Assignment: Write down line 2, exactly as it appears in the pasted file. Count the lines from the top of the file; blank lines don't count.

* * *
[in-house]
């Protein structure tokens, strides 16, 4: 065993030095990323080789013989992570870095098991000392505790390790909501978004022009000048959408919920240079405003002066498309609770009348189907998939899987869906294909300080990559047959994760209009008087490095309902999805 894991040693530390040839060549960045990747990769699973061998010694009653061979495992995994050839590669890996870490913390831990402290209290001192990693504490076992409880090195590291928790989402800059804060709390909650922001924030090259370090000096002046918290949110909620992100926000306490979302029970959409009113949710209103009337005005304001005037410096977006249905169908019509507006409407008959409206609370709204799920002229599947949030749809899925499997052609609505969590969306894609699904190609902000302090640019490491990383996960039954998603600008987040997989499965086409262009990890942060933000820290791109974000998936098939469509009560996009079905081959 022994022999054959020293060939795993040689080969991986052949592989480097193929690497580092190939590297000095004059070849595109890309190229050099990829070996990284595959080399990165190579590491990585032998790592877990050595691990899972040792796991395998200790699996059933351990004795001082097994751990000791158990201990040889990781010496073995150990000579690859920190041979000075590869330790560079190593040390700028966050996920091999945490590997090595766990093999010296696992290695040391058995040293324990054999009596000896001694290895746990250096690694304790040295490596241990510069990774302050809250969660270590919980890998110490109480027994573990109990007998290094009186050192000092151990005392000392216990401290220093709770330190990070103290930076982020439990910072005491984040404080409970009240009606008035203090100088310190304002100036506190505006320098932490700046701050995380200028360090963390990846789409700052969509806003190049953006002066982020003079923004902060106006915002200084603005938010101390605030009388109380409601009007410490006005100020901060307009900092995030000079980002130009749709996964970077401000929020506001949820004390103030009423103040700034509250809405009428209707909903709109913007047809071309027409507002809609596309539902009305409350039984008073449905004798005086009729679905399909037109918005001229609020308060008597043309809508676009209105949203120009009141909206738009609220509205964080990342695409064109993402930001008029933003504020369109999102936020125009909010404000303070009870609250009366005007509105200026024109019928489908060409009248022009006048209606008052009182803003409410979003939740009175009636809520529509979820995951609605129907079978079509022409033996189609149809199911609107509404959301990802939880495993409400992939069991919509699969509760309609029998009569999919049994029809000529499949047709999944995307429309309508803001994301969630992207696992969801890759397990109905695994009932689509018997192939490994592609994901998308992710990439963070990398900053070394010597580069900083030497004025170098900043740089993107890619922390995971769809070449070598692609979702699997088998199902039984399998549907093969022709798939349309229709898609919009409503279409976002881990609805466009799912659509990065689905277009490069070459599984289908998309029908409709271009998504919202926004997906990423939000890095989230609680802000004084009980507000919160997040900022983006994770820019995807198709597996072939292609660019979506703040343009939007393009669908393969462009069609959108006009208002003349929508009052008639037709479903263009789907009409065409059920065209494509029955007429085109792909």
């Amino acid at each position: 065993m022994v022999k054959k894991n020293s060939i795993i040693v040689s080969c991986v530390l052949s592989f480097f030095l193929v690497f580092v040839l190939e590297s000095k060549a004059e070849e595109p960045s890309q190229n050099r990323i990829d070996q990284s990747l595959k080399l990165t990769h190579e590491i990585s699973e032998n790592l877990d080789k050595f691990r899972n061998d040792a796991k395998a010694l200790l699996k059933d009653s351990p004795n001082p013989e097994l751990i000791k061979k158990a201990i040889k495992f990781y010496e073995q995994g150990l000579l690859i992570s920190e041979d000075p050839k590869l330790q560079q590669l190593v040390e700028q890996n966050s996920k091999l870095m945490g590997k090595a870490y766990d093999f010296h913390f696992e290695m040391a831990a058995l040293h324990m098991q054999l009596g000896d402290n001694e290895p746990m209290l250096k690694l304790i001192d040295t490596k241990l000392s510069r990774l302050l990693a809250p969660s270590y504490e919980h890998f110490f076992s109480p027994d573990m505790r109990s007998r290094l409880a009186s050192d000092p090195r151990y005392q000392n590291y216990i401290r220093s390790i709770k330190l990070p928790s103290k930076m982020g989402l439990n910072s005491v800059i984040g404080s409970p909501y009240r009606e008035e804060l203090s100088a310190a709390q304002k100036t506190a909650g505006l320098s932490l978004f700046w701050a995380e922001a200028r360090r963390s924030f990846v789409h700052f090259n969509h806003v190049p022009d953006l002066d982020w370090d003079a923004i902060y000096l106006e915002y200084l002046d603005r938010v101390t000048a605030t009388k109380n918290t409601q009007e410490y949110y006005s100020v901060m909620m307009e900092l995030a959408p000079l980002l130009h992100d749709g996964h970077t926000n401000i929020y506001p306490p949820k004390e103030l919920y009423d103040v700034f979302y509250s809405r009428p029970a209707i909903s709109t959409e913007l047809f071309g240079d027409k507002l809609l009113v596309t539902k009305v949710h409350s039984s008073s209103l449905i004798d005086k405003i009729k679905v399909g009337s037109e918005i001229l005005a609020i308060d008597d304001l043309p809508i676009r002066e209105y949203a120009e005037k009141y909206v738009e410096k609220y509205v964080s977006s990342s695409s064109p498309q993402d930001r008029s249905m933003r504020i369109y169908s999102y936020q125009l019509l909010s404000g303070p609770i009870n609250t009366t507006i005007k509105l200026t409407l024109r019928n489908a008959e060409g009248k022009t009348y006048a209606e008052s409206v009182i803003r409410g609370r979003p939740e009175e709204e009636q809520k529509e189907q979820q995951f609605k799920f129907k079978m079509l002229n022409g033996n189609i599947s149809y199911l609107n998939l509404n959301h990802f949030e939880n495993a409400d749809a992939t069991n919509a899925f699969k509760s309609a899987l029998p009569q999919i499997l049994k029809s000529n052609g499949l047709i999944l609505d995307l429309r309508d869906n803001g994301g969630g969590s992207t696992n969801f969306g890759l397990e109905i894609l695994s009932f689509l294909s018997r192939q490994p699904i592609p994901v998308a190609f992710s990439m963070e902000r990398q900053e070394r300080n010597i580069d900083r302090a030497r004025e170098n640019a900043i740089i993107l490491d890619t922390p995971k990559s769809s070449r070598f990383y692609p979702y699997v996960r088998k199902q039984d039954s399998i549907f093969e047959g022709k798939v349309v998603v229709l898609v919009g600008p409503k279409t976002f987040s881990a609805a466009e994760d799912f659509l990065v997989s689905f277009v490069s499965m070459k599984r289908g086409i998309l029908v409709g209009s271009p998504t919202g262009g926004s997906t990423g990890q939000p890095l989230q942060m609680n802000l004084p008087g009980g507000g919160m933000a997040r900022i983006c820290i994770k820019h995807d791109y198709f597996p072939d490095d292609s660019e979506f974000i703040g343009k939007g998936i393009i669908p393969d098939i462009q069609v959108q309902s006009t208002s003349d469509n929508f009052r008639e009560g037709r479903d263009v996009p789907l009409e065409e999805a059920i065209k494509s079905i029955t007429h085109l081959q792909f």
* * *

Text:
């Protein structure tokens, strides 16, 4: 065993030095990323080789013989992570870095098991000392505790390790909501978004022009000048959408919920240079405003002066498309609770009348189907998939899987869906294909300080990559047959994760209009008087490095309902999805 894991040693530390040839060549960045990747990769699973061998010694009653061979495992995994050839590669890996870490913390831990402290209290001192990693504490076992409880090195590291928790989402800059804060709390909650922001924030090259370090000096002046918290949110909620992100926000306490979302029970959409009113949710209103009337005005304001005037410096977006249905169908019509507006409407008959409206609370709204799920002229599947949030749809899925499997052609609505969590969306894609699904190609902000302090640019490491990383996960039954998603600008987040997989499965086409262009990890942060933000820290791109974000998936098939469509009560996009079905081959 022994022999054959020293060939795993040689080969991986052949592989480097193929690497580092190939590297000095004059070849595109890309190229050099990829070996990284595959080399990165190579590491990585032998790592877990050595691990899972040792796991395998200790699996059933351990004795001082097994751990000791158990201990040889990781010496073995150990000579690859920190041979000075590869330790560079190593040390700028966050996920091999945490590997090595766990093999010296696992290695040391058995040293324990054999009596000896001694290895746990250096690694304790040295490596241990510069990774302050809250969660270590919980890998110490109480027994573990109990007998290094009186050192000092151990005392000392216990401290220093709770330190990070103290930076982020439990910072005491984040404080409970009240009606008035203090100088310190304002100036506190505006320098932490700046701050995380200028360090963390990846789409700052969509806003190049953006002066982020003079923004902060106006915002200084603005938010101390605030009388109380409601009007410490006005100020901060307009900092995030000079980002130009749709996964970077401000929020506001949820004390103030009423103040700034509250809405009428209707909903709109913007047809071309027409507002809609596309539902009305409350039984008073449905004798005086009729679905399909037109918005001229609020308060008597043309809508676009209105949203120009009141909206738009609220509205964080990342695409064109993402930001008029933003504020369109999102936020125009909010404000303070009870609250009366005007509105200026024109019928489908060409009248022009006048209606008052009182803003409410979003939740009175009636809520529509979820995951609605129907079978079509022409033996189609149809199911609107509404959301990802939880495993409400992939069991919509699969509760309609029998009569999919049994029809000529499949047709999944995307429309309508803001994301969630992207696992969801890759397990109905695994009932689509018997192939490994592609994901998308992710990439963070990398900053070394010597580069900083030497004025170098900043740089993107890619922390995971769809070449070598692609979702699997088998199902039984399998549907093969022709798939349309229709898609919009409503279409976002881990609805466009799912659509990065689905277009490069070459599984289908998309029908409709271009998504919202926004997906990423939000890095989230609680802000004084009980507000919160997040900022983006994770820019995807198709597996072939292609660019979506703040343009939007393009669908393969462009069609959108006009208002003349929508009052008639037709479903263009789907009409065409059920065209494509029955007429085109792909």